How is the conditional operator (? :) used in Ruby?

For example, is this correct?

<% question = question.size > 20 ? question.question.slice(0, 20)+"..." : question.question %>
  • 1
    yes, I think, but I also think you could accomplish that by: question=question[0,20] If it was smaller than 20, it won't change it any.
    – DGM
    Nov 23, 2010 at 5:06
  • i also need to add a '...' if length is greater than 20 Nov 23, 2010 at 5:32
  • 1
    Be careful blindly chopping off a line at a given column. You can end up cutting a word midway then appending the elipsis ('...'), which looks bad. Instead, look for a nearby punctuation or whitespace character, and truncate there. Only if there is no better breaking point nearby should you truncate mid-word. Nov 23, 2010 at 6:11

7 Answers 7


It is the ternary operator, and it works like in C (the parenthesis are not required). It's an expression that works like:

if_this_is_a_true_value ? then_the_result_is_this : else_it_is_this

However, in Ruby, if is also an expression so: if a then b else c end === a ? b : c, except for precedence issues. Both are expressions.


puts (if 1 then 2 else 3 end) # => 2

puts 1 ? 2 : 3                # => 2

x = if 1 then 2 else 3 end
puts x                        # => 2

Note that in the first case parenthesis are required (otherwise Ruby is confused because it thinks it is puts if 1 with some extra junk after it), but they are not required in the last case as said issue does not arise.

You can use the "long-if" form for readability on multiple lines:

question = if question.size > 20 then
  question.slice(0, 20) + "..."
  • Puts 0 ? 2 : 3 also gives 2 as a result. Why is that?
    – X_Trust
    Jul 9, 2014 at 15:23
  • 19
    @X_Trust In Ruby, the only falsy values are nil and false. Not very usual, indeed.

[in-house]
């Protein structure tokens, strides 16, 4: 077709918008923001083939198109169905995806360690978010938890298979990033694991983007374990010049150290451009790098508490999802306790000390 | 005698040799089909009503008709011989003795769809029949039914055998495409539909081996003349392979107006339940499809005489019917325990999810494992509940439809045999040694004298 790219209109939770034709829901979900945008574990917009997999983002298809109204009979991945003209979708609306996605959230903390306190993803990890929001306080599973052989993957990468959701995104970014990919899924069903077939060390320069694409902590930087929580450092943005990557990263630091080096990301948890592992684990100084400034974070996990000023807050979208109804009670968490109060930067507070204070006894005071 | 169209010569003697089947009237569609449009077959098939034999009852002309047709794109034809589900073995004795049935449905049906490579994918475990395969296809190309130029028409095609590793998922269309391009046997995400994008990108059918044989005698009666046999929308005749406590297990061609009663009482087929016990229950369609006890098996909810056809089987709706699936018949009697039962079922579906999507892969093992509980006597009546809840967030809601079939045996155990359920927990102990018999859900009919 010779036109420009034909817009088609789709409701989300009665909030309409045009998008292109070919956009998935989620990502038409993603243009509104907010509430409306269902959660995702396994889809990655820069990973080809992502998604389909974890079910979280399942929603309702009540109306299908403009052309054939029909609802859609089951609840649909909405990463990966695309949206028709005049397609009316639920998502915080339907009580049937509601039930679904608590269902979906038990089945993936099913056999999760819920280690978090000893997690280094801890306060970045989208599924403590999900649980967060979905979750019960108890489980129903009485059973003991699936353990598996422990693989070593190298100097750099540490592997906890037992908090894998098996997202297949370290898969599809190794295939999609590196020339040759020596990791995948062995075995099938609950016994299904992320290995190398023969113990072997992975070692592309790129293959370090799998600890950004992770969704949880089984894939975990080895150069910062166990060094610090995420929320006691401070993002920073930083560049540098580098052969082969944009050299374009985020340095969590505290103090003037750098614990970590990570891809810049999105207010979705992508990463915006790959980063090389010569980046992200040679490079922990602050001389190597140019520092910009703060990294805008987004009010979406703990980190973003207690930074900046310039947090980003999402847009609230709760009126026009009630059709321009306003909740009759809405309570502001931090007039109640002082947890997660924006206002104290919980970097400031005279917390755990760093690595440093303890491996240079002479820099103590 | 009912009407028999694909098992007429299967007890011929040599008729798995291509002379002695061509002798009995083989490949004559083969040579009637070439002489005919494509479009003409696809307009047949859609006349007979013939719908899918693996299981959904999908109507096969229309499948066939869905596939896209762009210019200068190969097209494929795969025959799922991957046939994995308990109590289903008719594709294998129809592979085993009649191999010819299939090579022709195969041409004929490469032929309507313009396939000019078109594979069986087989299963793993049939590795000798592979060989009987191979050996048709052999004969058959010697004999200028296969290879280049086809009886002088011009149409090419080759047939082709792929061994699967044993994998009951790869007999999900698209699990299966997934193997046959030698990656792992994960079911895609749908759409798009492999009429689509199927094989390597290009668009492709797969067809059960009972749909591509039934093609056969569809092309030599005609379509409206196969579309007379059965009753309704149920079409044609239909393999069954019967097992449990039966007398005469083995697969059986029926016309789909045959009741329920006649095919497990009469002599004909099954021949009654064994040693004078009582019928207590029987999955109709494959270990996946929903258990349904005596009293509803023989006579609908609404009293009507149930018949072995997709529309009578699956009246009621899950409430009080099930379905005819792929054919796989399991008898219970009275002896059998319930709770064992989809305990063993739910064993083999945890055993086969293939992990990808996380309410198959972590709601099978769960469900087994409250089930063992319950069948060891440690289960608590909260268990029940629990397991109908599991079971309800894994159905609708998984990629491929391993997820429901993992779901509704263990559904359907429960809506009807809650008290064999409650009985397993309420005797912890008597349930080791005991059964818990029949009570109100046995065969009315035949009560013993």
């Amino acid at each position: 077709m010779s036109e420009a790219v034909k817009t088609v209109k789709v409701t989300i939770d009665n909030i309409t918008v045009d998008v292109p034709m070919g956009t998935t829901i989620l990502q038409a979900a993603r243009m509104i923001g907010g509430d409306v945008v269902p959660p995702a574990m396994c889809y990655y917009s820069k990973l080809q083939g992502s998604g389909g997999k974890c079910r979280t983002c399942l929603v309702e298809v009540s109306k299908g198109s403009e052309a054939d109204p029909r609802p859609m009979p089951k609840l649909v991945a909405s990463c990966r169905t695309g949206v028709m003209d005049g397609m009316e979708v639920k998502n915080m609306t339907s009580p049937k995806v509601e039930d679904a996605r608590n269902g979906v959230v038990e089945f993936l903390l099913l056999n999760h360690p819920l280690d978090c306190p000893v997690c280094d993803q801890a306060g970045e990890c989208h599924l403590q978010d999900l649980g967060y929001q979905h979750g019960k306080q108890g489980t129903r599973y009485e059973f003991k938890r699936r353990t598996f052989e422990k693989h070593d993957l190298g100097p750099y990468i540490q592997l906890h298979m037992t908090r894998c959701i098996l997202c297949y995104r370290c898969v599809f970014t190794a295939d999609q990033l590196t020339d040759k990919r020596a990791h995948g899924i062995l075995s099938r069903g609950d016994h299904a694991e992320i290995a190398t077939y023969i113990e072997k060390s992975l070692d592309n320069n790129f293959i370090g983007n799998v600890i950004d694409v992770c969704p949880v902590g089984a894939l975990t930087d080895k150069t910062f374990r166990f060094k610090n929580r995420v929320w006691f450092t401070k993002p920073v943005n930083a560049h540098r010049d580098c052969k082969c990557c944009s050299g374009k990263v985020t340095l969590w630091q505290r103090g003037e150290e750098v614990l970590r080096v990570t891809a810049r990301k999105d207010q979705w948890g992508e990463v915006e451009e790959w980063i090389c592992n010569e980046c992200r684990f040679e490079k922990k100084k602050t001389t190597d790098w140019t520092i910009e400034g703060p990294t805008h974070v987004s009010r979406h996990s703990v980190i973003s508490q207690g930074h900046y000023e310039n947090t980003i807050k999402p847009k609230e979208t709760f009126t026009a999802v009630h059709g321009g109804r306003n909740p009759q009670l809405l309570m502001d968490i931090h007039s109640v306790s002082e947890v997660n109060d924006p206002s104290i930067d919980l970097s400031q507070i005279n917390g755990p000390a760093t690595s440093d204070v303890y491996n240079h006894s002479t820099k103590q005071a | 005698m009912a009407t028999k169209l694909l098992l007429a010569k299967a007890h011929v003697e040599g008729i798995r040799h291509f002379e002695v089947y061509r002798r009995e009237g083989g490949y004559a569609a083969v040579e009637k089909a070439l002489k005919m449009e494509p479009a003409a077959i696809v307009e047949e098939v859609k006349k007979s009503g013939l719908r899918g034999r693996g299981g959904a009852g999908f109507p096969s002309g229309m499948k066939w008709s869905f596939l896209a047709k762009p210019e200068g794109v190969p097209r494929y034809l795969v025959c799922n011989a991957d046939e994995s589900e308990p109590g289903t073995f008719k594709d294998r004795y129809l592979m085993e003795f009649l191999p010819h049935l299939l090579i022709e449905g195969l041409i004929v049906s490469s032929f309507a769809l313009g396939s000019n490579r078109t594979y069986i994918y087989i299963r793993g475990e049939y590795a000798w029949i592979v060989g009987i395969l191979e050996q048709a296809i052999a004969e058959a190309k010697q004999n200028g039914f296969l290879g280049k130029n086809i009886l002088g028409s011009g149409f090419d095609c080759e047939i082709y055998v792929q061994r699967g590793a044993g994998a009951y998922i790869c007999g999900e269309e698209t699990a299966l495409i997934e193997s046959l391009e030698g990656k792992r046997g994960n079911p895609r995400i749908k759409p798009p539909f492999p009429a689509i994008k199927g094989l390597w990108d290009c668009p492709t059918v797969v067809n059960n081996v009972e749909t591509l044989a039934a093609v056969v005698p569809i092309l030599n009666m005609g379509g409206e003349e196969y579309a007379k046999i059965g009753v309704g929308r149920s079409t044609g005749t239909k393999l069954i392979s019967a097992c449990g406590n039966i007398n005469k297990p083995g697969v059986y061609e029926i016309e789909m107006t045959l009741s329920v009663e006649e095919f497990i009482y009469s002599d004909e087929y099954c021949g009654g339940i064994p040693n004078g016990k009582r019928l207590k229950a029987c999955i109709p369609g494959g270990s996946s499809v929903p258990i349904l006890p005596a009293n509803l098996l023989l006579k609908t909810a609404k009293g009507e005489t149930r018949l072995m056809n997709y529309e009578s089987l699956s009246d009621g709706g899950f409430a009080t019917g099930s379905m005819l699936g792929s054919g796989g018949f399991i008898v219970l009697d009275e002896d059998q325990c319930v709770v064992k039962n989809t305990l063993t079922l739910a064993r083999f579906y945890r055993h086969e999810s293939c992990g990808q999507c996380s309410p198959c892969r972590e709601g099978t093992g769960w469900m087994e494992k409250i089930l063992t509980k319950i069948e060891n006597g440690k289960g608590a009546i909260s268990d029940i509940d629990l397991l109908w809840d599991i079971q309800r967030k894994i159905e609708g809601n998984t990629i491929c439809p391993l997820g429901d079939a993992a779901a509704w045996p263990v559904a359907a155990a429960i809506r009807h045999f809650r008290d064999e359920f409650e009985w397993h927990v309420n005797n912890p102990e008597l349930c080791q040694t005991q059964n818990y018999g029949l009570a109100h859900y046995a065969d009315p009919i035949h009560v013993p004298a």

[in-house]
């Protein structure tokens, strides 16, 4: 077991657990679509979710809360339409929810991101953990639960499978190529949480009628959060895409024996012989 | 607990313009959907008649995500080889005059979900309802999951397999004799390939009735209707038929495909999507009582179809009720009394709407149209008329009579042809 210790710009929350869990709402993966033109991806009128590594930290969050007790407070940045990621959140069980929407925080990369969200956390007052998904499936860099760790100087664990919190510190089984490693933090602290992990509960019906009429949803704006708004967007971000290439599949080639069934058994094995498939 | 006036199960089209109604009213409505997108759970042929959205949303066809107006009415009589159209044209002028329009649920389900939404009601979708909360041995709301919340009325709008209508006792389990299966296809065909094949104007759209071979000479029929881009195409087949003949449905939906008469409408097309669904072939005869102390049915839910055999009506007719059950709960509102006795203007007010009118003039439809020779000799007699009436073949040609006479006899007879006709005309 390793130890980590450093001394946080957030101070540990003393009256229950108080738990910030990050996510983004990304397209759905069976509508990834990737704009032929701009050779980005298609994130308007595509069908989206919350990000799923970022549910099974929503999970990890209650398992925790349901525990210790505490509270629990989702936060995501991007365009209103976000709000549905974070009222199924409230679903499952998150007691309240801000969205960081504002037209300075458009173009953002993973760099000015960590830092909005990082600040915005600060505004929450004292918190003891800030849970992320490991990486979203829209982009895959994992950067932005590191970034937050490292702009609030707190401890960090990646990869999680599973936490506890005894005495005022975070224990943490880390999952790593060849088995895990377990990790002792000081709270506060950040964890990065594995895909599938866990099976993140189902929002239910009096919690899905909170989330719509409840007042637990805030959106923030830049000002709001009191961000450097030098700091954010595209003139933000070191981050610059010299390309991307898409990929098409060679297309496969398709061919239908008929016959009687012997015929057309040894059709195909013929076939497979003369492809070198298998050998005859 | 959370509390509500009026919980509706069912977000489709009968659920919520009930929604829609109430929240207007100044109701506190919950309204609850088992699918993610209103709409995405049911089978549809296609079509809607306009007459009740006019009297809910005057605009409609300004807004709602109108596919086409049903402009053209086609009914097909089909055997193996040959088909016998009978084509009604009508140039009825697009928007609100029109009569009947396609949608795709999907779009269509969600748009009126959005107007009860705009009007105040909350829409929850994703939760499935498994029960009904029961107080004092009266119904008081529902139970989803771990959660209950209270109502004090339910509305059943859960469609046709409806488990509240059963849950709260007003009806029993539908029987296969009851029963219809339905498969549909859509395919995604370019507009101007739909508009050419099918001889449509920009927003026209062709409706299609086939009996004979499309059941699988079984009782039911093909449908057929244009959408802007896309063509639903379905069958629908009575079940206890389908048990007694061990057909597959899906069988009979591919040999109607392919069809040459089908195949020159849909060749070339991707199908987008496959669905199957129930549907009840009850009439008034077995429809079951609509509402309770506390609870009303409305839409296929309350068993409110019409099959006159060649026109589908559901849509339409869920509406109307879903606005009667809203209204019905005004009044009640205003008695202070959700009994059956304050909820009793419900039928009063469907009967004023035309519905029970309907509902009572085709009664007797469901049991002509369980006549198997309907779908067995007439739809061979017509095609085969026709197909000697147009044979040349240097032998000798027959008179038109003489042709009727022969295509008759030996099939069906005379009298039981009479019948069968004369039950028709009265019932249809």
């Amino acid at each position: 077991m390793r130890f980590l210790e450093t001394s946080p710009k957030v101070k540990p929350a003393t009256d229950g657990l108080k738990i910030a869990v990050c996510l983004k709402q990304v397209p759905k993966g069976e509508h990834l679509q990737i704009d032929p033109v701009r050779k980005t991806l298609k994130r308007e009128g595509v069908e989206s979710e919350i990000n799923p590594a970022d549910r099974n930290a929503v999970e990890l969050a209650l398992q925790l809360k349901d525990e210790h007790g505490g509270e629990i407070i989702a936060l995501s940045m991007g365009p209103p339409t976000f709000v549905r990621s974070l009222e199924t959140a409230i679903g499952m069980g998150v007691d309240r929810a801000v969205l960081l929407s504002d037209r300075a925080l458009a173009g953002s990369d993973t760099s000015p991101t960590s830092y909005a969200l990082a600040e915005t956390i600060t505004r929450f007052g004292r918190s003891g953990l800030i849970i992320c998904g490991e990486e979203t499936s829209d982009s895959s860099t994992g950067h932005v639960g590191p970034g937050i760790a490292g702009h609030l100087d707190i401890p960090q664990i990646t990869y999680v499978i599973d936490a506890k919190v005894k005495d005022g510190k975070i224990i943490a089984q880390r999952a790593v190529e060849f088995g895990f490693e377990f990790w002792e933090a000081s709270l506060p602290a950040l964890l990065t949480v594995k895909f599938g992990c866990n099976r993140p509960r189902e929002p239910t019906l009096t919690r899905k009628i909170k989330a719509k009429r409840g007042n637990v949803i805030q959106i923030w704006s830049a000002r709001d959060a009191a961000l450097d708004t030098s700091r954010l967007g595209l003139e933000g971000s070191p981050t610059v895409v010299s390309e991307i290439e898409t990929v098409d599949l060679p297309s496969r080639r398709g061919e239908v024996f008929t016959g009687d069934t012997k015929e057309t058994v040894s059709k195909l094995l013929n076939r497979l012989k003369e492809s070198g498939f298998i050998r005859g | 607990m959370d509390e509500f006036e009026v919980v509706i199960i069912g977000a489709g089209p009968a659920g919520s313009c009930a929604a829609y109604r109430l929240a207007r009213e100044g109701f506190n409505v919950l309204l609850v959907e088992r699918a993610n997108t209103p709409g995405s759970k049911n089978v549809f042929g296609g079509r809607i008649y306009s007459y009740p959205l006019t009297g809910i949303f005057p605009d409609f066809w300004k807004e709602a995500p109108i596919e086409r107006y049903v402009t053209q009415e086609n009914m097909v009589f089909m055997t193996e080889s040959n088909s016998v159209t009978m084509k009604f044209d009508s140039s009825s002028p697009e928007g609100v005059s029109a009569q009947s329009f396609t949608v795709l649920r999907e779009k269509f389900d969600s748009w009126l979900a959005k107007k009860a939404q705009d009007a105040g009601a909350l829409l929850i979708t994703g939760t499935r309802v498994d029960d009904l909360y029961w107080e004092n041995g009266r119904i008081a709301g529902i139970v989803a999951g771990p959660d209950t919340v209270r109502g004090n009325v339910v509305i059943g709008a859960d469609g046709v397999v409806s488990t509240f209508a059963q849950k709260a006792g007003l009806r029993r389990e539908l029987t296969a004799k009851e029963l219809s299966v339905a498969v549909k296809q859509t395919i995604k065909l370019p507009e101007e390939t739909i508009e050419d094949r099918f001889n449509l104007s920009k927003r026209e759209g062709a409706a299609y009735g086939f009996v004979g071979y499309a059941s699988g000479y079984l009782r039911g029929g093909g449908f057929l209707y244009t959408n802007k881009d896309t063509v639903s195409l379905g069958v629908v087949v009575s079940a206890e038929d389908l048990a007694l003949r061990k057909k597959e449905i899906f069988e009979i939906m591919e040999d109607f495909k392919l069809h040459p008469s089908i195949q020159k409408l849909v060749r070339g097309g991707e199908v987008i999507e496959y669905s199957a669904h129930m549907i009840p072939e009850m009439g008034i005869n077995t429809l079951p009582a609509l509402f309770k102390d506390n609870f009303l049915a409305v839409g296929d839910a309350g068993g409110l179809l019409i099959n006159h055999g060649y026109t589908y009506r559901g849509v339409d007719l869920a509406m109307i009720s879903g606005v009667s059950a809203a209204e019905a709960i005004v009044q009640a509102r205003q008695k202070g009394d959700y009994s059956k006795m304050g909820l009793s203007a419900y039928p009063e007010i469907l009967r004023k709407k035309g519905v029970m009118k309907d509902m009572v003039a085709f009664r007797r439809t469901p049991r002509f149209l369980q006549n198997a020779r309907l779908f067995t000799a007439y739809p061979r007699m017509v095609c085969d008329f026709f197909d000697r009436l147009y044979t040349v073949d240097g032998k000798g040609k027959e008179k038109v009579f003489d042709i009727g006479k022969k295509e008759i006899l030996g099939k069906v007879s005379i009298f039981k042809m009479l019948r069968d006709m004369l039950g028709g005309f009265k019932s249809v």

– Kroltan
    Jul 25, 2014 at 14:04
  • This is a good explanation, but like almost every explanation I've seen, the behavior is essentially described as condition ? value if true : value if false. I think a much better way to describe the behavior is this: condition ? value if TRUTHY : value if FALSEY. The difference is subtle but very important to understand.
    – Michael B
    Feb 10 at 19:12
puts true ? "true" : "false"
=> "true"

puts false ? "true" : "false"
=> "false"
  • Terse but explains what it does. Oct 2, 2014 at 23:17
  • 4
    Small edit puts (true ? "true" : "false") with parenthesis. Otherwise the order of operations is not clear. When I first read this I was confused as I read it as (puts true) ? "true" : "false" then expected puts to return the boolean which then became the string value. Aug 25, 2015 at 23:16

Your use of ERB suggests that you are in Rails. If so, then consider truncate, a built-in helper which will do the job for you:

<% question = truncate(question, :length=>30) %>
  • This is great! what I exactly want to do!! Nov 24, 2010 at 4:07
  • 12
    This is years late, but I was very impressed with this answer as it jumped past all the syntactical aspects and went right to what the questioner was trying to accomplish. May 5, 2014 at 5:21
  • 2
    +1, but erb does not necessarily imply rails (Sinatra, standalone ERB, etc).
    – tew
    Aug 2, 2014 at 8:43

@pst gave a great answer, but I'd like to mention that in Ruby the ternary operator is written on one line to be syntactically correct, unlike Perl and C where we can write it on multiple lines:

(true) ? 1 : 0